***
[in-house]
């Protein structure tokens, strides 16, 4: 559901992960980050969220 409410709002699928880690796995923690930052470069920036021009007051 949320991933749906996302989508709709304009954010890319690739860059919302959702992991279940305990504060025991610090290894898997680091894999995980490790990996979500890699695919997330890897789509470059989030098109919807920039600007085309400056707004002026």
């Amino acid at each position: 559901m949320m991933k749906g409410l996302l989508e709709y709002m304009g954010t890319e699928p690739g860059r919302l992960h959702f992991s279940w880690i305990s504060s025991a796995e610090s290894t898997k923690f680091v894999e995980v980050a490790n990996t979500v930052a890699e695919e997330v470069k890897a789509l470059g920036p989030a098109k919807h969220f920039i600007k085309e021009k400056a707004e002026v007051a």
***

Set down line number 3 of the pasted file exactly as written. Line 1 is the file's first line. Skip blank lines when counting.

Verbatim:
């Amino acid at each position: 559901m949320m991933k749906g409410l996302l989508e709709y709002m304009g954010t890319e699928p690739g860059r919302l992960h959702f992991s279940w880690i305990s504060s025991a796995e610090s290894t898997k923690f680091v894999e995980v980050a490790n990996t979500v930052a890699e695919e997330v470069k890897a789509l470059g920036p989030a098109k919807h969220f920039i600007k085309e021009k400056a707004e002026v007051a």